Mad rock lifeguard opinions


Original Post
Callum Parkinson · · Unknown Hometown · Joined Jun 2017 · Points: 95

Hi I a member looking for people's opinions on the madrock lifeguard and how well it works for belaying and rappelling. I am not interested in how well it works aposed to other devices. Just how well it works for general tasks.

20 kN · · Hawaii · Joined Feb 2009 · Points: 1,128

It's okay. Similar to the GriGri, just about a third the size. Maybe not quite as smooth. I wouldent use the carabiner that is designed for it, use a different one.

Pavel Burov · · Russia · Joined May 2013 · Points: 25

My $0.02 on the topic.

Buy a Grigri. 'cause everybody knows how to use Grigri. Price tag is not a valid argument 'cause it will serve you for years and the price is virtually nothing versus all gas and food expenses you will have in those years to travel to your favorite crags.

P.S. Personally I do not use and do not trust those fancy devices and prefer to be belayed with good old tube.

Callum Parkinson · · Unknown Hometown · Joined Jun 2017 · Points: 95

Thanks I am looking at it more for abseiling as I am an instructor and like that extra piece of mind when I am helping out students.

that guy named seb · · Britland · Joined Oct 2015 · Points: 0
Callum Parkinson wrote:

Thanks I am looking at it more for abseiling as I am an instructor and like that extra piece of mind when I am helping out students.

Buy a petzl rig.

zoso · · Unknown Hometown · Joined Jun 2007 · Points: 425

I personally like it as it feeds slack nearly as easily as a tube.  Lowering with it, otoh, is on/off; hard to modulate it very well.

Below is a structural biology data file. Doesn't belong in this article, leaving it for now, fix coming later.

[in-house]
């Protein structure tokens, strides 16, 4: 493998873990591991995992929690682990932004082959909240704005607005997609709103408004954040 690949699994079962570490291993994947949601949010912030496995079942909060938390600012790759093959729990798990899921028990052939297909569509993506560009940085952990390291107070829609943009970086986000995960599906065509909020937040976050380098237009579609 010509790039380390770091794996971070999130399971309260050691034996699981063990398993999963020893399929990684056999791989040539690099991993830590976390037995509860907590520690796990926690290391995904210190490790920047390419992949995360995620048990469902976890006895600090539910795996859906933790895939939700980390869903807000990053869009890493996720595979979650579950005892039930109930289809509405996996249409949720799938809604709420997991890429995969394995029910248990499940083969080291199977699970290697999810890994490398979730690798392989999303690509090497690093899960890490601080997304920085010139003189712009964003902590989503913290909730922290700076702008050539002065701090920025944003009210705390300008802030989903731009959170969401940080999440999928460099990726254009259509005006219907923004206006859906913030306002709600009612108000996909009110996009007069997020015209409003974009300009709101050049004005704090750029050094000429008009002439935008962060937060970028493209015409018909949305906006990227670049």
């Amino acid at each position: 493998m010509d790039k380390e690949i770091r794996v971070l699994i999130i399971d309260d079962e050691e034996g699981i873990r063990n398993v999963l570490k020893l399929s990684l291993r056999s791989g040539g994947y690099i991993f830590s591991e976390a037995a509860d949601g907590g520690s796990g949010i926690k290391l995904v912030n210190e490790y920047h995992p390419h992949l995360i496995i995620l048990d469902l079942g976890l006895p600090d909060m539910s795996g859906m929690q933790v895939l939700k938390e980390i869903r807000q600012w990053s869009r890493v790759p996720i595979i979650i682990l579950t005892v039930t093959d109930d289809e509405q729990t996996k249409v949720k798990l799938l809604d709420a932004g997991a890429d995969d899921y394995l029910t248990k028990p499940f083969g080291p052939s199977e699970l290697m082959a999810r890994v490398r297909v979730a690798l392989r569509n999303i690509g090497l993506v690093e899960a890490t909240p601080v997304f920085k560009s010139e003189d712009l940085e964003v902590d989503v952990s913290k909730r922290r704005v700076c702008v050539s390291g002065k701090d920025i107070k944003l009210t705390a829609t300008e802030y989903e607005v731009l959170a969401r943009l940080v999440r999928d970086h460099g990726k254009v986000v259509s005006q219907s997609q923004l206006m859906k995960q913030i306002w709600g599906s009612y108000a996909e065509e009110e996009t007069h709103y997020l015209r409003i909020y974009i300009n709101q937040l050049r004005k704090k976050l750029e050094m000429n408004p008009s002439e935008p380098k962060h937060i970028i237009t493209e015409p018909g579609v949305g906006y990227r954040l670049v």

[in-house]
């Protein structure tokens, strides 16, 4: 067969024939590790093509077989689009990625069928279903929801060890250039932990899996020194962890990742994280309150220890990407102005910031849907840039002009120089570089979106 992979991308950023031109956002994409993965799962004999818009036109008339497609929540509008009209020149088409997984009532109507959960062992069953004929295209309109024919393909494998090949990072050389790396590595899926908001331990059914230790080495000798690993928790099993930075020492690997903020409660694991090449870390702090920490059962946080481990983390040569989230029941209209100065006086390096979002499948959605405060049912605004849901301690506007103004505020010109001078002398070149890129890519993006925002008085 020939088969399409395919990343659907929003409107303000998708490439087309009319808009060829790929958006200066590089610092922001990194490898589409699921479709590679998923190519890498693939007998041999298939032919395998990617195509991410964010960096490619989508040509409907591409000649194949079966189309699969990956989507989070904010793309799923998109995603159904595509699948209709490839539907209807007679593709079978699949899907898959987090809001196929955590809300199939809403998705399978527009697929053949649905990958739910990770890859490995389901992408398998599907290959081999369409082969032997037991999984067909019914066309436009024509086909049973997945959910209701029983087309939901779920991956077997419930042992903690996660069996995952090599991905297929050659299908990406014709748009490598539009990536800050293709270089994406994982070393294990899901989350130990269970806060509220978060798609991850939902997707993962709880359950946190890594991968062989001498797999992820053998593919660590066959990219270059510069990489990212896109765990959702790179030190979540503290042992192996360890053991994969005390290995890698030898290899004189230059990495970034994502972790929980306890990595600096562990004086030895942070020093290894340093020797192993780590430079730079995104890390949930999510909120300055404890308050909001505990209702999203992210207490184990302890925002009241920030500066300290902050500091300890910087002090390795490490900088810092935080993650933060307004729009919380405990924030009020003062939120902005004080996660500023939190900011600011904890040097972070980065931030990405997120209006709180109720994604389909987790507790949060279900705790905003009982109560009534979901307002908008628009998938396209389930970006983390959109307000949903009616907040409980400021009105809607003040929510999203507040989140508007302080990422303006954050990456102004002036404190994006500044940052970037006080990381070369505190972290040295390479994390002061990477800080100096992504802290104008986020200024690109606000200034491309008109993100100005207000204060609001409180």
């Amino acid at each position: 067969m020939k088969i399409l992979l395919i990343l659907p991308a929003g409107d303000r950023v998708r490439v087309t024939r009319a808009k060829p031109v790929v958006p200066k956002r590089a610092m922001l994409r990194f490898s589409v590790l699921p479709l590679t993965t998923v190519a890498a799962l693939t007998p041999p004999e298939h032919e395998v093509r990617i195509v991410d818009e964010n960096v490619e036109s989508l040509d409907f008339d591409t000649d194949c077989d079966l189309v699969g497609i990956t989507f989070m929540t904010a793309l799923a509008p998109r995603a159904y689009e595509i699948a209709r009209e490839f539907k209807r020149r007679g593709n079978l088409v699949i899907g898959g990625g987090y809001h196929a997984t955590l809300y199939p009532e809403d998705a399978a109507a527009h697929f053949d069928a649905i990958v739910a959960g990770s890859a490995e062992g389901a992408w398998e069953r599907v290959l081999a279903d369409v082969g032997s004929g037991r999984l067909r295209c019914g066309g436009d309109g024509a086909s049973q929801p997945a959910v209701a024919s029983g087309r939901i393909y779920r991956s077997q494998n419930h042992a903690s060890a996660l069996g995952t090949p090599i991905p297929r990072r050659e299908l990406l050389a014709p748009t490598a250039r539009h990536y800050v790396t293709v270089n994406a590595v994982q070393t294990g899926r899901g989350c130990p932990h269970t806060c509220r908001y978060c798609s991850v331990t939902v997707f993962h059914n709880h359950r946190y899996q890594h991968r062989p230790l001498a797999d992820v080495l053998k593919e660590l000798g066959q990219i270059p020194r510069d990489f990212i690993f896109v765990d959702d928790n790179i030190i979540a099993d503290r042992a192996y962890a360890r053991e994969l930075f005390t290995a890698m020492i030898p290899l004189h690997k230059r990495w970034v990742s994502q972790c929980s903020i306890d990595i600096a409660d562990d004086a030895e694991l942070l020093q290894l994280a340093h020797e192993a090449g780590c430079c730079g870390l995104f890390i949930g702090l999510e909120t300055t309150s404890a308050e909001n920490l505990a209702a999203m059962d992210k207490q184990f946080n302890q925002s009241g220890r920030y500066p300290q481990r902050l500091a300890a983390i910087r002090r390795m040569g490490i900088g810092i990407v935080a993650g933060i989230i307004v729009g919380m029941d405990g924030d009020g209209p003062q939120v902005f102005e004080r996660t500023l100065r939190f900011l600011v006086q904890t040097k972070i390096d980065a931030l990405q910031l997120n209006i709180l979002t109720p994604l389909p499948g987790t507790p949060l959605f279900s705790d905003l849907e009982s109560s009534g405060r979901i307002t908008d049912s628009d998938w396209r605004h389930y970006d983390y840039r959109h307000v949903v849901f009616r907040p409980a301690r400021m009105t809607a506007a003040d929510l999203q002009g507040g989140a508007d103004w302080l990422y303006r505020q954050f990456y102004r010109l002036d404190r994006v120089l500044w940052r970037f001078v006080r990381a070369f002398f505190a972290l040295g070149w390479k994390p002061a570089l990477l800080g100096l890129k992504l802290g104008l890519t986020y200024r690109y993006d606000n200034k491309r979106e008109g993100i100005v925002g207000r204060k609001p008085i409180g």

Peter Brown-Whale · · Randallstown, MD · Joined Aug 2014 · Points: 0

I used one for several months, feeding slack is quite smooth, in fact in that regard I preferred it to a grigri but I never liked how it was with lowering.  I stuck with it for a while to see if I'd get used to it but never did and so switched back to my trusty megajul.

Noah Yetter · · Lakewood, CO · Joined Jul 2015 · Points: 10

Love mine. I basically don't use anything else anymore. Grigri2 is a bit better when it comes to lowering, but I don't care nearly as much about that as actual belaying.

20 kN · · Hawaii · Joined Feb 2009 · Points: 1,128
that guy named seb wrote:

Buy a petzl rig.

Kind of unnecessary for recreational use. They are far more expensive than most belay devices (~$190) and they wont work on thin ropes. If you go with a device like that, I'd reccomend the Stop instead. That's more or less the recreational version of the Rig--kind of. It only works for rappelling though, you cant belay with it.

that guy named seb · · Britland · Joined Oct 2015 · Points: 0
20 kN wrote:

Kind of unnecessary for recreational use. They are far more expensive than most belay devices (~$190) and they wont work on thin ropes. If you go with a device like that, I'd reccomend the Stop instead. That's more or less the recreational version of the Rig--kind of. It only works for rappelling though, you cant belay with it.

Petzl rig goes for a mere £90 here, i guess you guys are getting bent over a barrel on the pricing. He said he wanted the extra security for rappeling with students, if he wants ultimate security he could always go for the ID. The stop goes at around £70 and is severely lacking any versatility.

See if you could order it in from Europe even with import fee's it would be drastically cheaper than $190.